At block 1004, a trimap is received and/or generated for the input image. For example, in some implementations, a user may interactively assist in generation of the trimap using a user interface and an input device, such as a mouse. In other implementations, the trimap may be pre-generated by a user or an application, or provided by other methods.

At block 1006, the trimap is segmented as described above with reference to FIG. 8. For example, the trimap is segmented and a corresponding tree data structure is generated to enable traversal of the trimap segments during matting processing of the individual segments. Other methods of performing matting processing of the individual segments may also be used.

At block 1008, a first local matting processing pass is performed based on the segmented trimap. For example, this local pass may be a quick processing of the image using a low number of iterations and larger kernel sizes to obtain a first alpha matte.

At block 1010, a global matting processing pass is performed on the image based on the trimap without considering the segmentation. For example, the global pass may also be performed using a large kernel size and a relatively small number of iterations to refine the first alpha matte by removing transition areas between segments to obtain a second alpha matte.

At block 1012, a second local matting processing pass is performed based on the segmented trimap to further refine the second alpha matte. The second local pass may be performed using a smaller kernel size and a larger number of iterations than the first local pass for refining the second alpha matte to obtain a third alpha matte.

At block 1014, the third alpha matte is output, and may be used for further image processing. For example, the third alpha matte may be used to place the corresponding foreground object over a new background to create a composite image, or the like.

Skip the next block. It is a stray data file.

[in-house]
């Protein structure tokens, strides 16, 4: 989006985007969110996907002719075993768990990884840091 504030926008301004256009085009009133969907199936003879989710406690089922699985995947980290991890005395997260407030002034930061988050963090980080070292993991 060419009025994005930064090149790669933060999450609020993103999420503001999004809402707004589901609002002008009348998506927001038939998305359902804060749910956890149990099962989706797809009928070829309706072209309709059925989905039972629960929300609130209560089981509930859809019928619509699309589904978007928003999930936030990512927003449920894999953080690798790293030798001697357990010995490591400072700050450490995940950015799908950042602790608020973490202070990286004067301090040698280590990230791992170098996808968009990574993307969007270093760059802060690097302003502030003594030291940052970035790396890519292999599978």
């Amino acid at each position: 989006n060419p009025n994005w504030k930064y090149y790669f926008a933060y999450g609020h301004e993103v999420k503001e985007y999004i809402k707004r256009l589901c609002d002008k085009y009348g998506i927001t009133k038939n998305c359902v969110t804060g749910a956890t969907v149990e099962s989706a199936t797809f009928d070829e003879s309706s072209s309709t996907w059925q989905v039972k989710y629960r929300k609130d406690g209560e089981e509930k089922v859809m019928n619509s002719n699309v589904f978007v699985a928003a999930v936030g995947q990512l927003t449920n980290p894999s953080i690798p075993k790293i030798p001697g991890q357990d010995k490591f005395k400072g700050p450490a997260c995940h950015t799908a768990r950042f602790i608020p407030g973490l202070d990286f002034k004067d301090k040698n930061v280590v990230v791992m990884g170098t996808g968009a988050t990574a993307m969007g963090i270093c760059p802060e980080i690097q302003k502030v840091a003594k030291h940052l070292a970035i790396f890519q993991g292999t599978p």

Example User Interface

Some implementations herein provide a user interface for interactive image matting. Based on the characteristics of an object boundary, the user interface may provide two different types of interactive tools or “brushes” controllable by a user, such as by using a mouse, joystick or other input device. The brushes may appear in the user interface as mouse-controllable cursors or icons, each having a distinct shape to enable a user to distinguish between brush type, and moveable over a displayed image for interacting with the image. Thus, the user interface may provide a first brush type referred to herein as a “selecting brush” to interact with or identify fixed-width boundaries. The user interface may also provide a second brush type referred to herein as a “matting brush” to interact with or identify complex or soft boundaries.

Selecting Brush

FIGS. 11A-11B depict an example of a user interface employing a selecting brush according to some implementations herein for interactively generating a trimap and a matte from an image. The selecting brush takes advantage of quick binary selection techniques to obtain an alpha matte in a fixed-width band along the object boundaries. For example, the selecting brush may be used to quickly identify the definite foreground portions of a foreground object, and thereby may be employed by a user to interactively generate a trimap. As illustrated in FIG. 11A, an image 1100 includes a cat as a foreground object 1102 on a background 1104. To select the foreground object 1102 for matting, the user may move a selecting brush 1106 over a portion of the object 1102 (e.g., while holding the left mouse button down). As the user moves the selecting brush 1106, a travel path 1108 of the selecting brush is typically not displayed, or may be temporarily displayed over the object 1102. Thus, the travel path 1108 is displayed here for discussion purposes.